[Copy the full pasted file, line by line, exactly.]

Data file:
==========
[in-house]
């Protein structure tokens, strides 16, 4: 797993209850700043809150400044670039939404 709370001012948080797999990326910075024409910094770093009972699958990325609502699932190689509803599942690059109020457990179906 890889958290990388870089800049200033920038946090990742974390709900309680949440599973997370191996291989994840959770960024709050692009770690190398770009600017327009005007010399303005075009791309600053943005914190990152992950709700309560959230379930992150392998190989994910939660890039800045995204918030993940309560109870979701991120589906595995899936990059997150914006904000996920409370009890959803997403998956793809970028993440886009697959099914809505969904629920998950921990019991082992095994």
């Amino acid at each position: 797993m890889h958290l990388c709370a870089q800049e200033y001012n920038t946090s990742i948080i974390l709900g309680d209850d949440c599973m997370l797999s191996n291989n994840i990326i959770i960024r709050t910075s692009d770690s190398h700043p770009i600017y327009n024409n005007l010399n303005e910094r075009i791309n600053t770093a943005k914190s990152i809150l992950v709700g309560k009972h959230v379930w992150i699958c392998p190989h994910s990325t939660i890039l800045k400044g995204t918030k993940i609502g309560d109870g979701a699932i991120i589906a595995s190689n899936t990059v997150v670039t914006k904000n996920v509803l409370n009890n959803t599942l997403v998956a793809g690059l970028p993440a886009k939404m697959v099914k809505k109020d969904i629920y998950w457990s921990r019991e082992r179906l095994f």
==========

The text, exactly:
[in-house]
């Protein structure tokens, strides 16, 4: 797993209850700043809150400044670039939404 709370001012948080797999990326910075024409910094770093009972699958990325609502699932190689509803599942690059109020457990179906 890889958290990388870089800049200033920038946090990742974390709900309680949440599973997370191996291989994840959770960024709050692009770690190398770009600017327009005007010399303005075009791309600053943005914190990152992950709700309560959230379930992150392998190989994910939660890039800045995204918030993940309560109870979701991120589906595995899936990059997150914006904000996920409370009890959803997403998956793809970028993440886009697959099914809505969904629920998950921990019991082992095994």
């Amino acid at each position: 797993m890889h958290l990388c709370a870089q800049e200033y001012n920038t946090s990742i948080i974390l709900g309680d209850d949440c599973m997370l797999s191996n291989n994840i990326i959770i960024r709050t910075s692009d770690s190398h700043p770009i600017y327009n024409n005007l010399n303005e910094r075009i791309n600053t770093a943005k914190s990152i809150l992950v709700g309560k009972h959230v379930w992150i699958c392998p190989h994910s990325t939660i890039l800045k400044g995204t918030k993940i609502g309560d109870g979701a699932i991120i589906a595995s190689n899936t990059v997150v670039t914006k904000n996920v509803l409370n009890n959803t599942l997403v998956a793809g690059l970028p993440a886009k939404m697959v099914k809505k109020d969904i629920y998950w457990s921990r019991e082992r179906l095994f």